When Mr. Rogers told viewers of his beloved children's TV show to "look for the helpers," bonobos clearly weren't paying attention. A new study of one of our closest living relatives finds that these docile apes prefer individuals who hinder over those who help.
The findings, described in the journal Current Biology, could shed light on the origins of "prosocial" behavior in human beings.
"A preference for helpers over hinderers," the study authors wrote, may have "played a central role in the evolution of human development and cooperation."
Bonobos, together with chimpanzees, are two of humans' closest living relatives — and while they look fairly similar, there are many significant differences in their behaviors and social structure. Chimps have a tendency to engage in violent conflict; bonobos do not. Chimp social groups are male dominated, whereas bonobo groups are female dominated.
Because bonobos appear to be more prosocial — that is, they act in ways that foster social bonds and benefit the larger social group – scientists have long wondered if they may share such characteristics with humans, a highly cooperative species.
"As the most socially tolerant nonhuman ape, bonobos (Pan paniscus) provide a powerful phylogenetic test of whether this trait is derived in humans," the study authors wrote. "Bonobos are more tolerant than chimpanzees, can flexibly obtain food through cooperation, and voluntarily share food in captivity and the wild, even with strangers. Their neural architecture exhibits a suite of characteristics associated with greater sensitivity to others."
So do bonobos value cooperative, prosocial behaviors in the way humans do? In humans, that preference starts young: babies as young as 3 months old have been shown to favor people who they witness helping others.
To find out, researchers from Duke University set up a series of four experiments to test semi-free-ranging bonobos at the Lola ya Bonobo sanctuary in the Democratic Republic of Congo.
Half of the experiments involved animations of two-dimensional, cartoon-eyed shapes that helped or hindered each other. For example, in the first experiment bonobos watched videos of a circle (with eyes) trying to climb a steep hill, and failing. In one version, a triangle with eyes helped push the struggling circle up the hill. In another, a square with eyes shoved the circle back down. (The researchers also showed control versions of these films, in which a plain, eyeless circle was pushed up or down a hill.)
A bonobo was then offered a choice between two slices of apple, each with a different paper shape on it. To their surprise, the researchers found that only two bonobos chose the helper shape on a majority of the trials; 11 of them chose the hinderer.
"This finding suggests that bonobos can discriminate between prosocial and antisocial agents but that they do not show the human preference for prosocial agents," the study authors wrote.
The next two experiments involved live-action entertainment. Three humans acted out a little scene: One played with a toy and then dropped it; a second person picked it up and returned it, and a third person snatched the toy away. The helping and hindering humans then stepped forward, each presenting a fruit slice to the observing bonobo. Again, the bonobos largely preferred the offering from the hinderer, and not the helper.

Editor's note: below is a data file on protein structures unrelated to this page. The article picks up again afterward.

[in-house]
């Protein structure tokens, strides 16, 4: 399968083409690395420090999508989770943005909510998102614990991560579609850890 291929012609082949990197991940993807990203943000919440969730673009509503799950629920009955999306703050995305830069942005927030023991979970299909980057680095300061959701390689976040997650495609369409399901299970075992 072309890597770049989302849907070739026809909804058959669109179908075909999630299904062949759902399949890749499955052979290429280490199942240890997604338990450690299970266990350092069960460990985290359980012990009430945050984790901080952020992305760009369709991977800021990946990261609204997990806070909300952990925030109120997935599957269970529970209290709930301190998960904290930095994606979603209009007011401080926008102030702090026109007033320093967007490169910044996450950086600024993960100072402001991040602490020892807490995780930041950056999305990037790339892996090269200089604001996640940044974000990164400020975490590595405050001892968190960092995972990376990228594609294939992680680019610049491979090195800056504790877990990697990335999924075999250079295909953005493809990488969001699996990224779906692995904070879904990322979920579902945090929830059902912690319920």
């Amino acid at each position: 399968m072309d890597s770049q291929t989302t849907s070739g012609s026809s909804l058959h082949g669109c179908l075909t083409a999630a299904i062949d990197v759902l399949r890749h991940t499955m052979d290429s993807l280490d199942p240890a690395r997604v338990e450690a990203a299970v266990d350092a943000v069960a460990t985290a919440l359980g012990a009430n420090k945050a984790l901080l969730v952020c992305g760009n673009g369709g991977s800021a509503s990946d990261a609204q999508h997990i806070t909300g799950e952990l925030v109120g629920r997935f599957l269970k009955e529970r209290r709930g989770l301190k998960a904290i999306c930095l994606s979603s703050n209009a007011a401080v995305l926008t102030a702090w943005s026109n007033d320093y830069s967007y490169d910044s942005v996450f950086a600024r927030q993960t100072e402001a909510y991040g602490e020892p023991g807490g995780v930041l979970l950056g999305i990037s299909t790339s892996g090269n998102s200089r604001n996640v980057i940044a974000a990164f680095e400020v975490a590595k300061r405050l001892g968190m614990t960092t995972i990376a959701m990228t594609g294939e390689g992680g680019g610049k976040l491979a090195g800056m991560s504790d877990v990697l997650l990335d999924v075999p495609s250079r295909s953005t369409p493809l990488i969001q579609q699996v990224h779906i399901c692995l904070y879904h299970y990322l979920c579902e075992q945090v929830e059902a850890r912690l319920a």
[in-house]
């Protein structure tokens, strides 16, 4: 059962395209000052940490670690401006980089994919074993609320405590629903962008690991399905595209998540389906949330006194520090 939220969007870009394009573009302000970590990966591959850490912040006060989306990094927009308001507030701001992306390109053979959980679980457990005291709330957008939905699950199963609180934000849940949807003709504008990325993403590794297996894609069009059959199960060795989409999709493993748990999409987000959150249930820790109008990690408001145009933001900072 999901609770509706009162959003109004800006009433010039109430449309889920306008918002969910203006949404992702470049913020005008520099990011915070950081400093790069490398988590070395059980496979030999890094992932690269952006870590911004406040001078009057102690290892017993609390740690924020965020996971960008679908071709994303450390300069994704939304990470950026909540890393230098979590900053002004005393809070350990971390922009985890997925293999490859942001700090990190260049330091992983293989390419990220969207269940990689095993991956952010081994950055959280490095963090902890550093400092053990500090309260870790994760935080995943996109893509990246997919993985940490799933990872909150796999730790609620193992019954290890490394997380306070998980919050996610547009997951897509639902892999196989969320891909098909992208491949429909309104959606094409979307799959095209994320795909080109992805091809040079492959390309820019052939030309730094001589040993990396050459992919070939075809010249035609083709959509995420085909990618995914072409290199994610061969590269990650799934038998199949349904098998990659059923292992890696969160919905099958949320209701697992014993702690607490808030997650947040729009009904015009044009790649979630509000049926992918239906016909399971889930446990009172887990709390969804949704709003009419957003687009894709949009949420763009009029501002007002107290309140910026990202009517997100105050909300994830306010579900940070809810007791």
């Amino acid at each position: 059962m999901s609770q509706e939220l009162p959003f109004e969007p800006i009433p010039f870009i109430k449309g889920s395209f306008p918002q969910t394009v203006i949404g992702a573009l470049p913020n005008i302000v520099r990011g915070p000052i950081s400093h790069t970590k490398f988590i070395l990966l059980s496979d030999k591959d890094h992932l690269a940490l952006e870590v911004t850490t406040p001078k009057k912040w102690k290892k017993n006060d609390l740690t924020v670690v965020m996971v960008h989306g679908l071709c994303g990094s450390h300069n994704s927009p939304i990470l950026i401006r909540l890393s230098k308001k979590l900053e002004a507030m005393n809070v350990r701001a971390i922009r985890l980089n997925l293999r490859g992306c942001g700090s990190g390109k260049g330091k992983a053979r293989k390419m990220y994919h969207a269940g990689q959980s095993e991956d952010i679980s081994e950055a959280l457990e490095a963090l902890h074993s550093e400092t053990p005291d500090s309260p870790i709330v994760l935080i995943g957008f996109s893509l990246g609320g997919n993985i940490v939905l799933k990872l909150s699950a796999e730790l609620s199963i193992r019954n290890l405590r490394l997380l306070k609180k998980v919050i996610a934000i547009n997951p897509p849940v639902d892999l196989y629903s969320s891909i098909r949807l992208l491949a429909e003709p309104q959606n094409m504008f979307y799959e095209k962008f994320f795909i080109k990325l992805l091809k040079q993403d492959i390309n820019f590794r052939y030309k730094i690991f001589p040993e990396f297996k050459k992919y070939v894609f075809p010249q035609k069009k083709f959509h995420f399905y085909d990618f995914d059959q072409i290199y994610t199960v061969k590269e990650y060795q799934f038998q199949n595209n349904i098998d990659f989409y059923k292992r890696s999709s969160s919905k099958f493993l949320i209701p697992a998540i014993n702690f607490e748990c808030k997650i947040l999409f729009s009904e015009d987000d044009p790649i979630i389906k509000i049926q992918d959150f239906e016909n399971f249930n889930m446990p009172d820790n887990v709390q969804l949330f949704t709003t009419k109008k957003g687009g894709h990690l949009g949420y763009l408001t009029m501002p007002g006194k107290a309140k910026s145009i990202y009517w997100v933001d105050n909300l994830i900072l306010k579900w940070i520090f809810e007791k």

If bonobos are so tolerant and social, why do they seem to prefer antisocial individuals, whether animated or human? It may be that antisocial behavior is associated with dominance — and dominance still plays a role in these apes' lives.
To test that, the researchers ran another animated experiment. This time, the videos presented two different scenarios. In the first, a cartoon-eyed trapezoid tried to enter a circle on the ground, and a cartoon-eyed pentagon repeatedly shoved it out, claiming the circle as its own. In the second, a square and triangle (both with eyes) took turns hanging out in the circle. Again, when presented with shape-covered fruit slices, the bonobos tended to go for the pushy pentagon.
Theoretically, being a hindrance and being dominant are not inextricably linked; one could potentially be helpful and dominant, or antisocial and submissive. But differentiating between apes' reactions those two distinct qualities will need to be sorted out in future work, the researchers said.
This preference was only significant in the adult bonobos, and not the younger ones — to a certain point, given that none of the bonobos tested were under four years old. Because of that, the researchers couldn't fully determine whether this antisocial/dominant preference existed in bonobo infants, or whether it developed later.
Regardless, the findings could indicate that such a prosocial preference might be a particularly human trait, the study authors said.
"Our results support the predictions of the dominance hypothesis and raise the possibility that the motivation to prefer prosocial individuals evolved in humans after their divergence from the other apes," the scientists wrote.
The next step is to study these behaviors in other species of apes, including chimpanzees, the researchers said.
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